So, am I saying this works for everyone? I’m not saying, there are bad reviews on Amazon. But people like Ellen DeGeneres, yeah, people like Ellen DeGeneres, Richard Branson, Ashton Kutcher, Sir Anthony Hopkins, they gave a testimonial on their shows, right? Saying they read the book, they stopped smoking. So I got this book, there are no exercises in this book.

There’s nothing they need to do. When they finish reading the book, they lose the desire to smoke. Okay. So, at that same time, this is the first book, okay?

Rich, Host: Yeah, yeah, yeah.

Kit Pang, BostonSpeaks: I’m not sure if that’s crazy enough, okay?

Rich, Host: Ha!

Kit Pang, BostonSpeaks: So at that same time, I’m like, man, what is this? Is there anything else like this in the real world?

Yes, there’s, there’s a second book now, not by the same person. This book is called “Dr. Sardno, Healing Back Pain. Howard Stern’s a big proponent of this guy. I’ll get this. There are no exercises in the book. There’s nothing you need to do. Once you finish reading the book, you will have no more back pain.

The people, the people that’s been reading this book. Okay, Rich. They, they, went to surgeries, they went to physical therapy, right? They’ve been, again, am I saying this works for everyone? No, I’m not saying this works, but if you look at the YouTube reviews, Google reviews, Reddit reviews, no one’s paying them to say, Oh my God, Dr. Sarno, you’re a saint, you healed my life, you saved me. Now they’re saying the same exact thing to the Alan Carr, Alan Carr, you’re a hero, bless you. Da da da da da. Okay? Now here’s the interesting thing. Before both of them became books, people went into a half day lecture. A lecture. Not interactive. A lecture. When they finish the lecture, they left free from smoking or back pain.

Now, why am I saying all this? It took me one year to ask myself this question. Can this be done for public speaking anxiety? Could it be possible that people go into a presentation? Without exercises, without talking, only listening to a presentation, and they walk free and break free from public speaking anxiety.

Rich, Host: Okay.

Kit Pang, BostonSpeaks: And, so that took me a year to be like, can this actually be done? And then, now it took me another year to have all the guinea pigs, you know, to try out a presentation. So I took me one year, to now put together a presentation when people came in to, to listen to this presentation. And I have to say, this was my major project back in 2023.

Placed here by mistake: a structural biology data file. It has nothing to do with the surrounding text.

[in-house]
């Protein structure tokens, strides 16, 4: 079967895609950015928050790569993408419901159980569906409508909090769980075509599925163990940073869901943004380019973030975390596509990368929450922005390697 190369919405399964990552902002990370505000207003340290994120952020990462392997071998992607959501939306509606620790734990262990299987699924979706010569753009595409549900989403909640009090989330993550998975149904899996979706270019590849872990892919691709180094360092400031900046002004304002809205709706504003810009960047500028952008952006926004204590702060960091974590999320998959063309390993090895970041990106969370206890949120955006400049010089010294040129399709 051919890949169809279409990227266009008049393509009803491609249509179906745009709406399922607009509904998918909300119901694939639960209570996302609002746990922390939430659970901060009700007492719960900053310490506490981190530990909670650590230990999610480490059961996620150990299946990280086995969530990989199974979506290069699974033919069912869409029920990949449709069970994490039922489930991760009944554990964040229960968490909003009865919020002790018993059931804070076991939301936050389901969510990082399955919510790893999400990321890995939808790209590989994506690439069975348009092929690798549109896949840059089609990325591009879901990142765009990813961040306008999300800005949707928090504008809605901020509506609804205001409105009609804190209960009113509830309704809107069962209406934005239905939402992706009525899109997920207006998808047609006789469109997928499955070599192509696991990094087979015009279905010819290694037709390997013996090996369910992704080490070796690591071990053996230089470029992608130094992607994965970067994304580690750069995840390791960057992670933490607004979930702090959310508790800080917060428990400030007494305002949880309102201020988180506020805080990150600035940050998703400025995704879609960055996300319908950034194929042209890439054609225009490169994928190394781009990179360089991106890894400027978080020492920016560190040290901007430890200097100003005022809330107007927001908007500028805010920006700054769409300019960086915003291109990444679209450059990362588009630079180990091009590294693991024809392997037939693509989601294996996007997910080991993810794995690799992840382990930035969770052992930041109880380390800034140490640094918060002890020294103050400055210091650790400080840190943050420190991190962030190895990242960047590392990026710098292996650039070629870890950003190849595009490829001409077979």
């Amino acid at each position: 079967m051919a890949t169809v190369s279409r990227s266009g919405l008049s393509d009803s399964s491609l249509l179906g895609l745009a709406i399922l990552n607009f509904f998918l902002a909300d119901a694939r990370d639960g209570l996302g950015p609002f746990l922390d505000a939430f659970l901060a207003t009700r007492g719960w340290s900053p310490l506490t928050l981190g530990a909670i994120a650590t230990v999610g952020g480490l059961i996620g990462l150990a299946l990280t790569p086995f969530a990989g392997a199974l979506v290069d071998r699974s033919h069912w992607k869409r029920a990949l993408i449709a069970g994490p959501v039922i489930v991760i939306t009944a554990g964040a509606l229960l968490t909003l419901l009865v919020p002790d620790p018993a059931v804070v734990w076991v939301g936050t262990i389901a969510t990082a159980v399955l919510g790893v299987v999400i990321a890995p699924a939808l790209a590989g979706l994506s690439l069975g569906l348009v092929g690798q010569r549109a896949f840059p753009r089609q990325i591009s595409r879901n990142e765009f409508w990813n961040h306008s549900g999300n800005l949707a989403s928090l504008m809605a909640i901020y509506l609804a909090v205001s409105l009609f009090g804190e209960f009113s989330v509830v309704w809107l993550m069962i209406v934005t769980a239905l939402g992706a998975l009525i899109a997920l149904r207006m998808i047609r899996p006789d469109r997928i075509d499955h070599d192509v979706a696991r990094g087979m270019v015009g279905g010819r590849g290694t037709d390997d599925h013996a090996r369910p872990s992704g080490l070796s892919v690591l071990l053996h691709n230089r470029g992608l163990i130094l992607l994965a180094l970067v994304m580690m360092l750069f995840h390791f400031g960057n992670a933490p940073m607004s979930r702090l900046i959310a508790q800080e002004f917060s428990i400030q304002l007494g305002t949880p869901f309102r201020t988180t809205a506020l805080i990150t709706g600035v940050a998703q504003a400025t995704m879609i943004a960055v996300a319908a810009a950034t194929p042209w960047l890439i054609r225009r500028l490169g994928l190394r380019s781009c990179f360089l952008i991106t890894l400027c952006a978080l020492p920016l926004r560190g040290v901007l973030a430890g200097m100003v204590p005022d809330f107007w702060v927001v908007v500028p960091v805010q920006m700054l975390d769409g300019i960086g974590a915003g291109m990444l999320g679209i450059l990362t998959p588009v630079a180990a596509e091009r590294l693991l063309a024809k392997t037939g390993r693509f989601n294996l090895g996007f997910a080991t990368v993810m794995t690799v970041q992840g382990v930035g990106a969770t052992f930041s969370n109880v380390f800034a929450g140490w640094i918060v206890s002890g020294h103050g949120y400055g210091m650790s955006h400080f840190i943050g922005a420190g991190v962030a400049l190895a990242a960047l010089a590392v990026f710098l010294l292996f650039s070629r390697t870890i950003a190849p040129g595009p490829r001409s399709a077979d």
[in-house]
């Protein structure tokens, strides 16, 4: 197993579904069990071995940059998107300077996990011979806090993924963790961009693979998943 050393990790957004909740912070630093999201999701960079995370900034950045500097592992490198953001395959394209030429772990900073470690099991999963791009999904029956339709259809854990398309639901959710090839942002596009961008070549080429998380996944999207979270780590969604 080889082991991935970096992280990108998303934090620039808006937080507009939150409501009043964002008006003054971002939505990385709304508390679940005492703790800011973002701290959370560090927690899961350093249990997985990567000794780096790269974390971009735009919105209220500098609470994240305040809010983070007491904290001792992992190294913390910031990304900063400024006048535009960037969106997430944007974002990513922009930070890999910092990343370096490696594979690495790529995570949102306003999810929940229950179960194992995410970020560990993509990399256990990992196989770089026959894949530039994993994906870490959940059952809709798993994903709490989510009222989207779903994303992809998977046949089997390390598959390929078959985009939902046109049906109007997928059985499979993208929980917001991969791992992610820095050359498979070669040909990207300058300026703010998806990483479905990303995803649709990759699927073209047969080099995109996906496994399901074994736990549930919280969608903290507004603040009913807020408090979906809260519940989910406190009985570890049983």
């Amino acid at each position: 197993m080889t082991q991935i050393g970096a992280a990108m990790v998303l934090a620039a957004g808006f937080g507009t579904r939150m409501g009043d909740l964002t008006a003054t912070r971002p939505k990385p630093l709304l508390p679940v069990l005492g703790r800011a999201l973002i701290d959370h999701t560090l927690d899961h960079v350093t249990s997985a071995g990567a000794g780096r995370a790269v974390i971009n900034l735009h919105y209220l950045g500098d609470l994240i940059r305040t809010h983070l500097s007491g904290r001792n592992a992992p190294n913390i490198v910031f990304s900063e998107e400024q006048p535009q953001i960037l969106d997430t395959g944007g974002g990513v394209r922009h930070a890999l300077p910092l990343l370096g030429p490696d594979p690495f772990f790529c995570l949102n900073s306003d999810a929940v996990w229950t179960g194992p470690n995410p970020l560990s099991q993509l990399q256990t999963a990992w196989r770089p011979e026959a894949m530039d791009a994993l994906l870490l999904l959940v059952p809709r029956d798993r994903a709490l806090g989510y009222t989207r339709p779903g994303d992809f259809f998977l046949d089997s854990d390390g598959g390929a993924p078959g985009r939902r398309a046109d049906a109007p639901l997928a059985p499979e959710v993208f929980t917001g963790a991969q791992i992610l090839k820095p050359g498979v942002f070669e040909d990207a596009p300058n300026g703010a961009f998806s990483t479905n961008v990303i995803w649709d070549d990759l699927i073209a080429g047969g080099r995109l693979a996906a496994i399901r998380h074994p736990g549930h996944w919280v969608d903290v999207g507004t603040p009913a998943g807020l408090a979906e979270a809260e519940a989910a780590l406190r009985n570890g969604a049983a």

We have this presentation. When people walk in, they listen to the presentation. They have such a mindset shift. They walk out and completely, completely different. They’re free from public speaking anxiety. So why am I saying this? Because it all goes back to the radical mindset shift that they have. When they go to the next speaking situation, they break free from their thing.

So I’m not sure if that’s the craziest thing you ever heard. I still..

Rich, Host: Well, the craziest thing would be if you said it didn’t work, because then it’s like, well, you have a career based on this. That would be crazier, but are you saying it’s just mind over matter? That it’s literally just thinking of something differently?

Kit Pang, BostonSpeaks: They believe in it so much that their speaking anxiety is gone.

Rich, Host: How do we get them there? I mean, you said that there’s nothing for them to do.

Kit Pang, BostonSpeaks: There’s nothing for them to do and actually if they want to use more techniques to calm their nerves down, that actually makes it worse.

Rich, Host: Then what?

Kit Pang, BostonSpeaks: And I’m being, and I’m, again, I’m saying this, I’ve been at Harvard business school, public speaking coach. This is what we do for a living at BostonSpeaks. You know, I mean, it’s the most farfetched thing ever.

Rich, Host: So is this what you do? You just get people like to talk to you. Like I’m talking to you right now and basically run that seminar for them on zoom or

Kit Pang, BostonSpeaks: Yes, we can do one on one.So, so that, so if the presentation does not work at, then it becomes individualized beliefs that people have surrounding the speaking situations.

Rich, Host: Okay.

Kit Pang, BostonSpeaks: But the, the, the way. The way the presentation works, the same thing with the Alan Carr book,